2. I had this LPN stick her head in a room as I had just come back from showering an obese patient and was drenched in sweat and water tell me to be sure to put powder under her fat rolls. She spent more time telling me what powder to use and where to put it then to actually take the 10 seconds to do it herself. She also wanted to change the sme person’s sacral bandage after a brief change but since I could not safely change the person’s brief myself I asked for her assistance. She pondered helping me but left and said she would just do it when I had found another cna (who was busy with her own hall mind you).

    • Sean Dent

      @anon Thanks for sharing your story. So sorry.

    • carmenroxasalmero

      I worked as an LVN wound care nurse and I couldn’t have done my job without the assistance of the CNAs. I also learned to turn patients by myself because I never felt that finishing my job was more important than any CNA’s and having them stop what they were doing just so they could help me finish my job first. God bless the CNAs!

  3. Evelyn

    I am in complete agreement. I could not do what I do without them. A good CNA is worth their weight in gold. I also was an NA then an LVN before I became an RN.

  4. Alana RN

    I was a CNA, LPN and now an RN and my nurses’s aids are my eyes and ears. They see and hear things before I do sometimes without them my job is twice as hard. Don’t ask an aid to do something you aren’t willing to do yourself. God bless all CNA’s. :))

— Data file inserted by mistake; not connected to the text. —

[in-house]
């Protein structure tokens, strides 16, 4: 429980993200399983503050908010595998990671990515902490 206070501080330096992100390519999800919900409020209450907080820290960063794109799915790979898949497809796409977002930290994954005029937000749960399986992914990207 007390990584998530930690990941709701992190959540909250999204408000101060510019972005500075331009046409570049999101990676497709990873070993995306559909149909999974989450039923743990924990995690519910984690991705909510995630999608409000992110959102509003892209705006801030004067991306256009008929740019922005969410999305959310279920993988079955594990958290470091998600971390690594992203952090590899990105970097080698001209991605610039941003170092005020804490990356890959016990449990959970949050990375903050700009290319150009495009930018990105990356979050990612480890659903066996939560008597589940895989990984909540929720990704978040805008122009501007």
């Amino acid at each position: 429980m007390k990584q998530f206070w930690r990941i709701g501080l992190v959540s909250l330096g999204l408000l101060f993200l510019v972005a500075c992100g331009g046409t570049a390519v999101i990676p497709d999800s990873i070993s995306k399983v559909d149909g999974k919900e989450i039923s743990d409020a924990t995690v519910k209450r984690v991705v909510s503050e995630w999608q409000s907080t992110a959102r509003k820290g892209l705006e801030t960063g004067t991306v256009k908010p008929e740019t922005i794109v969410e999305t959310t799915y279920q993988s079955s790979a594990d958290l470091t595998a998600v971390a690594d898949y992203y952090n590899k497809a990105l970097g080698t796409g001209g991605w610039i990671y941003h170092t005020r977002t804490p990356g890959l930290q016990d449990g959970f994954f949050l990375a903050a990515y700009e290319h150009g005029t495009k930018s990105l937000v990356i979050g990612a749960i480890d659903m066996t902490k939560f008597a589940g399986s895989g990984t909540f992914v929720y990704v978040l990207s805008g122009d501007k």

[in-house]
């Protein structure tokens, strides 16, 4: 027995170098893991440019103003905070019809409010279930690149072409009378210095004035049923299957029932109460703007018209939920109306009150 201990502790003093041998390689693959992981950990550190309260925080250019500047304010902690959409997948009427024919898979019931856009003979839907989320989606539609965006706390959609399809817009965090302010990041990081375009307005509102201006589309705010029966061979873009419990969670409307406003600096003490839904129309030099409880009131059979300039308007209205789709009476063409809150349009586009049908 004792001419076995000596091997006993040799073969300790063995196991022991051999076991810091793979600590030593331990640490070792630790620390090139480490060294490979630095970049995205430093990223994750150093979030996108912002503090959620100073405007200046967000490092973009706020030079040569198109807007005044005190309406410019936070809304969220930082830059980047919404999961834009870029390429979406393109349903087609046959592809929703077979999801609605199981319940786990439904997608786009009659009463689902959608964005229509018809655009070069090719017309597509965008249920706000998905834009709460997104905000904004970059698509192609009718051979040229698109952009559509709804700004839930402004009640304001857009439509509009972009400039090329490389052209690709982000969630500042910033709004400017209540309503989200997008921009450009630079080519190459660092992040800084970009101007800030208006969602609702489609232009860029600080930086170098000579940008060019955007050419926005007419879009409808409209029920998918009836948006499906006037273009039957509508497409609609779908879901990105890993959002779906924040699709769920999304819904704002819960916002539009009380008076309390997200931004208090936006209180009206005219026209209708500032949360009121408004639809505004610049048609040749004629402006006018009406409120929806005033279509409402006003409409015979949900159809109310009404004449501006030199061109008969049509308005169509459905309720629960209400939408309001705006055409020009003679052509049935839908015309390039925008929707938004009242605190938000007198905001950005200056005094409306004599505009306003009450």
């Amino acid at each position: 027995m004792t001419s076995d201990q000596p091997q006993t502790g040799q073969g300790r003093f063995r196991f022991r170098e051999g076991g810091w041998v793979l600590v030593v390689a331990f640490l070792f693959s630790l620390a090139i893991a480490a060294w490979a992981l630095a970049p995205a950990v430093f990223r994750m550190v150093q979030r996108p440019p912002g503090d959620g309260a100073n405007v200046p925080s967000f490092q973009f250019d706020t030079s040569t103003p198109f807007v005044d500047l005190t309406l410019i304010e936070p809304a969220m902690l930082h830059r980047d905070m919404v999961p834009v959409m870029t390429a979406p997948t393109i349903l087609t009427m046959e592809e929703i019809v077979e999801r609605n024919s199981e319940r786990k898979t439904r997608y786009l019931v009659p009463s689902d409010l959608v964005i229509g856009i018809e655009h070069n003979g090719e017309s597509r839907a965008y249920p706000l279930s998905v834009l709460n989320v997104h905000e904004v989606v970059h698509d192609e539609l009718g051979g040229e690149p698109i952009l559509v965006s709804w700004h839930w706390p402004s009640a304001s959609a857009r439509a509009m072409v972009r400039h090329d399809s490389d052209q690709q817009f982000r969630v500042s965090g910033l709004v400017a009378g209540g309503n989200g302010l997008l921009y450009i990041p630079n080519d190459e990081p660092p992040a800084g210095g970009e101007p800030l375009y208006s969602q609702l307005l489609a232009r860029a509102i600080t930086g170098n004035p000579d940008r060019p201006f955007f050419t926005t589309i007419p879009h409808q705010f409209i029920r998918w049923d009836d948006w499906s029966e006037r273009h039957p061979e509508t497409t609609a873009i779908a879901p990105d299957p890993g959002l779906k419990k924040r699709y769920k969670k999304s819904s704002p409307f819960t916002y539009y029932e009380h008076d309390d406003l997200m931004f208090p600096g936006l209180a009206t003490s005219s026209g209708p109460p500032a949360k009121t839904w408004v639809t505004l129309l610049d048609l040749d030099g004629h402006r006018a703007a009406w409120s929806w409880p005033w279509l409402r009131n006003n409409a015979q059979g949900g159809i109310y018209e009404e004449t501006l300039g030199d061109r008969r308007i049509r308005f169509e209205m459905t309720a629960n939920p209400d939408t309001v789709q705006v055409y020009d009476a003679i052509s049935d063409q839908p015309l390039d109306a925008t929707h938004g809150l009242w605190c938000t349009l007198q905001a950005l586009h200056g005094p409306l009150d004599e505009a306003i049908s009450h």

• Sean Dent

      @Alana Well said!

    • northwestpa

      When you use words or phrases such as “my nurses aides” it just confirms what this article is all about. Poor choice of words.

  5. Alana RN

    I was a CNA, LPN and now and RN and my CNA’s are my eyes and ears. They see and hear things most times before I do and without them my job would be twice as hard. Don’t ever ask a CNA to do something you aren’t willing to do yourself. Just saying…

  6. colleen miller cna

    thank you for supporting us cna’s .almost all of us including myself pride ourself’s in the work we do.

  7. Kim

    I greatly appreciate and thank you for writing about CNA’s and the work we do! Too many times I have witnessed RNs who do not understand that we are here to “enable” you to do your jobs more efficiently, not to make it “easier”……..there’s a difference between the two. I hope more will read what you have written and incorporate it into their daily functions!

    • Sean Dent

      @Kim You are very welcome. “are here to “enable” you to do your jobs more efficiently, not to make it “easier” – well said!

  8. suzi